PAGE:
Impact of closed-loop network configurations on carbon footprints: A case study in copiers

H.R. Krikke

Research output: Contribution to journalArticleScientificpeer-review

82 Citations (Scopus)

Abstract

Growing concerns about the environment make a supply chains’ eco-footprint increasingly important, presuming that footprints are a more effective (policy) instrument than those currently in use. The eco-footprint comprises all kinds of environmental impact, but often is narrowed down to one aspect; e.g. the carbon footprint, material footprint, the water footprint, and so on. Although returns give rise to an additional goods flow from customers back to producers, it usually improves the eco-footprint due to the substitution effect. The reverse channel supplies high quality (recovered) products, components and materials to the forward channel thereby reducing the need for virgin sourcing and production. We refer to this as closed-loop recovery, as opposed to recovery for cascade markets which lacks substitution. To maximize substitution, the recovered items must re-enter the original supply chain. The feasibility of closed-loop recovery depends partly on the geographical proximity of forward and reverse facilities. We develop a decision framework for optimizing closed loop network configurations, i.e. the combined disposition and location–transport decision. We apply the framework to a single case study concerning one type of footprint (namely the carbon footprint) of a copier (closed-loop) supply chain. The main implication is that a regional network, with combined forward and reverse facilities per continent, proves most efficient and most robust in view of uncertain exogenous variables, but only when a full set of closed-loop options is available (including closed-loop recycling). As an embedded case, main contribution value of it lies in the discovery of a new phenomenon with generic implications; namely that not only the closed-loop supply chains footprint strongly depends on the substitution effect, but that in turn the feasibility of closed-loop recovery options depends heavily on the network design. From delineations of the study we derive issues for further research.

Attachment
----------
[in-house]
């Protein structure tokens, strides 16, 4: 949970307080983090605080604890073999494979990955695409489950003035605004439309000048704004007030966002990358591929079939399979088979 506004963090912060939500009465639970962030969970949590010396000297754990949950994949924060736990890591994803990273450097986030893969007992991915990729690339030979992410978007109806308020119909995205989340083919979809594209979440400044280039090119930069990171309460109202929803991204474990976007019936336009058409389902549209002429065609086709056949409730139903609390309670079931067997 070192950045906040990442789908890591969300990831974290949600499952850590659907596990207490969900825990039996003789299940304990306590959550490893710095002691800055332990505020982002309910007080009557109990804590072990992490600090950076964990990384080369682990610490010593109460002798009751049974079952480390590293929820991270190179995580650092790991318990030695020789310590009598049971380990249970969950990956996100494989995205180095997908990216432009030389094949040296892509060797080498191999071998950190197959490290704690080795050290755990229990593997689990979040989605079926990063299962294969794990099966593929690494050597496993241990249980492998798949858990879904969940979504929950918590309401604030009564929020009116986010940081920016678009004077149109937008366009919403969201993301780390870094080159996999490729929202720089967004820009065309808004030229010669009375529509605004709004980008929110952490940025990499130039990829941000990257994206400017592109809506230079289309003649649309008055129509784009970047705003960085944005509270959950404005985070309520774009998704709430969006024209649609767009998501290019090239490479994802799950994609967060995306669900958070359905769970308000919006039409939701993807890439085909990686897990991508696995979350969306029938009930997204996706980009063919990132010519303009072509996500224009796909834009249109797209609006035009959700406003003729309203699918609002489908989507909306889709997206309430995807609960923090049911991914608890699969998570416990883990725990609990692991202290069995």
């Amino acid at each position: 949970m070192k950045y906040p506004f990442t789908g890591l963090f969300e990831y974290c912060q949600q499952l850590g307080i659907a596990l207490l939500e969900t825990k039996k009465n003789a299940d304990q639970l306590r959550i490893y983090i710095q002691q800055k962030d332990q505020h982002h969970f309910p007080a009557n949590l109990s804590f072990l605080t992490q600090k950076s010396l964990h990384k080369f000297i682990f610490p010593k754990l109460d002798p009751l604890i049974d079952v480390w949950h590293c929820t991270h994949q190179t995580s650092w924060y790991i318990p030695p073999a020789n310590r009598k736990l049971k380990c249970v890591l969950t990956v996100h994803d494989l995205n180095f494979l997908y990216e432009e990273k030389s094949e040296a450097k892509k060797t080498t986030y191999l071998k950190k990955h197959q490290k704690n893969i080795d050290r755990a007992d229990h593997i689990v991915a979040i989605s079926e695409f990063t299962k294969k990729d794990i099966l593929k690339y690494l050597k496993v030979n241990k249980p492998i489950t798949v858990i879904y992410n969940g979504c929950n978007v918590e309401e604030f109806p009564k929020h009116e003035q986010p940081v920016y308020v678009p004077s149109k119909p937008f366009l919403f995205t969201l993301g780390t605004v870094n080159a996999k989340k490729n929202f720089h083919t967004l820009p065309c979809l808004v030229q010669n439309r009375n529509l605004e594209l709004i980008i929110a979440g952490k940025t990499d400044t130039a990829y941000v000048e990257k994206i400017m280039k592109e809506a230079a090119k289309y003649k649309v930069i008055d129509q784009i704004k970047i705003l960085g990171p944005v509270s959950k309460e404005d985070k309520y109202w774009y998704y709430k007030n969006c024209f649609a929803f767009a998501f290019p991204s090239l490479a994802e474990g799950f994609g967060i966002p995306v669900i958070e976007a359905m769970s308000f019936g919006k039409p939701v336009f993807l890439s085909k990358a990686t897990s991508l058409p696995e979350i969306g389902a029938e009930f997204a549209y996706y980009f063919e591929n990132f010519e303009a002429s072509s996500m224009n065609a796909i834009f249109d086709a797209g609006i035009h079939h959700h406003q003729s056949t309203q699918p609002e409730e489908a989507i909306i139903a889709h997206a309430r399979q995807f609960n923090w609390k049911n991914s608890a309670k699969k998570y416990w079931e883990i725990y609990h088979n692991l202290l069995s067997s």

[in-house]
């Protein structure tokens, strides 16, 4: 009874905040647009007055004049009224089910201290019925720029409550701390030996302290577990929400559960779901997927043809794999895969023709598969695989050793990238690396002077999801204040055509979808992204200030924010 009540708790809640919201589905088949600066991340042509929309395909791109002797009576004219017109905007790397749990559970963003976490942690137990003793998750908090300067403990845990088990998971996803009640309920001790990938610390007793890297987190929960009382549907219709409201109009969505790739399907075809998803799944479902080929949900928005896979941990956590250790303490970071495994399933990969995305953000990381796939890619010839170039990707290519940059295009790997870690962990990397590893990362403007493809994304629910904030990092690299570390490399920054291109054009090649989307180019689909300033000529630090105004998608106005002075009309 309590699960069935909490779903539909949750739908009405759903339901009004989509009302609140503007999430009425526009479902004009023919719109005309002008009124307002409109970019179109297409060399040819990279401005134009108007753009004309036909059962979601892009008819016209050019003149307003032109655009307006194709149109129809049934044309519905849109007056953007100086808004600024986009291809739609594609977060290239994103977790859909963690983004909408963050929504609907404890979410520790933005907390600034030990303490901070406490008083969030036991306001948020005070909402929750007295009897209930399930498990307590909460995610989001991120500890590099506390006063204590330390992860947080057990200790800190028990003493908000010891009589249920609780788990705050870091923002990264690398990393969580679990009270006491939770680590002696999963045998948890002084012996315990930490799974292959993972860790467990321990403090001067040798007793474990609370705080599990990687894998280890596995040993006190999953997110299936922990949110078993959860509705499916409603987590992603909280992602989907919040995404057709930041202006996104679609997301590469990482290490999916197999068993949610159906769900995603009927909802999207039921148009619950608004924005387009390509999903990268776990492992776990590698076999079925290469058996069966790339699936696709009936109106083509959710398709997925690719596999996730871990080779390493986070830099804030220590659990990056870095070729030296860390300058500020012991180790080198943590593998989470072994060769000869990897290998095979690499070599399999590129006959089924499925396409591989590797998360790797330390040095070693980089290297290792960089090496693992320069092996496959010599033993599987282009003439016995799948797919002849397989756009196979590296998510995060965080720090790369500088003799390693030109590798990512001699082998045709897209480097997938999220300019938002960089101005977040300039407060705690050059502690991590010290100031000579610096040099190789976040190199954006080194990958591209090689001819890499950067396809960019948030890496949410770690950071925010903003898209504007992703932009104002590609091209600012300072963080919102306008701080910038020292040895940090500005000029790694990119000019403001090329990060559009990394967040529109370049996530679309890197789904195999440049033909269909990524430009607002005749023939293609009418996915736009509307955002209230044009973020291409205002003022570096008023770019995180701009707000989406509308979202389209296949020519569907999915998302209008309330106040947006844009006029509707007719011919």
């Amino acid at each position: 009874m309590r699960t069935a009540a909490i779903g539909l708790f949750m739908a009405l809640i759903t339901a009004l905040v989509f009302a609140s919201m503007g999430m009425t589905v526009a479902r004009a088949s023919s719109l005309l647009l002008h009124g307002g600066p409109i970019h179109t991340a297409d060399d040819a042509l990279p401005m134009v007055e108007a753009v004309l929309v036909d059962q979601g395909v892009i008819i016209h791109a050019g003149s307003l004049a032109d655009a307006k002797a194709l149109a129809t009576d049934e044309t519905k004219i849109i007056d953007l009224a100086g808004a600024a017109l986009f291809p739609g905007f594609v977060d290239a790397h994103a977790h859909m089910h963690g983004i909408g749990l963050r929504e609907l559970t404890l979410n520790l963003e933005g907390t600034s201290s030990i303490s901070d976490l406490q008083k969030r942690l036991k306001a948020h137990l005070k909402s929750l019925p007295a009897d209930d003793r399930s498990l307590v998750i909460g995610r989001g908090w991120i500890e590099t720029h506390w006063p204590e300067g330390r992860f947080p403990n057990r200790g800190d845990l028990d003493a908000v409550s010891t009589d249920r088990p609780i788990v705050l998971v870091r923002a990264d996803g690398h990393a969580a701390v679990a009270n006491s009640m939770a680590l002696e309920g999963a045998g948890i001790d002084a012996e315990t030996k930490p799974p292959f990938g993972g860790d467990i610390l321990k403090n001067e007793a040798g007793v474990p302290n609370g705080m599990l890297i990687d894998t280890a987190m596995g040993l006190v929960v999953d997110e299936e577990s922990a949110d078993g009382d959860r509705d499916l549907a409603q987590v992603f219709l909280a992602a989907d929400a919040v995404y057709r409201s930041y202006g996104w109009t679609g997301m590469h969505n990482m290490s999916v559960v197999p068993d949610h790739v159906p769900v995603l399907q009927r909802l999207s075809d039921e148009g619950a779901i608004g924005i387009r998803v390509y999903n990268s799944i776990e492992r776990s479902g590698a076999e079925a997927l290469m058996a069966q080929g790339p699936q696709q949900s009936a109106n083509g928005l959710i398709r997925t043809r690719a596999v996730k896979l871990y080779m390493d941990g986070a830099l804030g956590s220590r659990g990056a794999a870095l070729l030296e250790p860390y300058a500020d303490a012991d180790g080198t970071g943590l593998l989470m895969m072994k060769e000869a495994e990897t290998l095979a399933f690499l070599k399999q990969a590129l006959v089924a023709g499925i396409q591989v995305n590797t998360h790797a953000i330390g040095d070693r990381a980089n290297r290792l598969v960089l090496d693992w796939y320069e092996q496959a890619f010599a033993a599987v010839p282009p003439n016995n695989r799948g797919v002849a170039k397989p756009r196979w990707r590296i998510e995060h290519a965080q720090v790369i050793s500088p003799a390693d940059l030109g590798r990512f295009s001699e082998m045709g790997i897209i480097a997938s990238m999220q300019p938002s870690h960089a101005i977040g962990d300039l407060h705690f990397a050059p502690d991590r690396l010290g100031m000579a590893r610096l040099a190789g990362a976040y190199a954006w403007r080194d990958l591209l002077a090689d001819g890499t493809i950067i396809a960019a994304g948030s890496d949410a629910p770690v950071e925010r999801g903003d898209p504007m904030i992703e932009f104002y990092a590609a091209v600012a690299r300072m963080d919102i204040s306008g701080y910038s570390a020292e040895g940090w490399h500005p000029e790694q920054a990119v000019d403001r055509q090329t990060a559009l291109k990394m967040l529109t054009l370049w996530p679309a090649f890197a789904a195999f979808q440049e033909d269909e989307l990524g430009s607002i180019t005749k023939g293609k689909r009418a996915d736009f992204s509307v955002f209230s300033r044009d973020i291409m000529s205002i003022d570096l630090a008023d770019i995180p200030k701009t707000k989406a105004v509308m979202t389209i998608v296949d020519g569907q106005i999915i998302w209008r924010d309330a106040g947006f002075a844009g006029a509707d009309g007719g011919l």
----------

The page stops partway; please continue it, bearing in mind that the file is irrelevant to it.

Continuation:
Original languageEnglish
Pages (from-to)1196-1205
JournalResources, Conservation and Recycling
Volume55
Issue number12
Publication statusPublished - 2011

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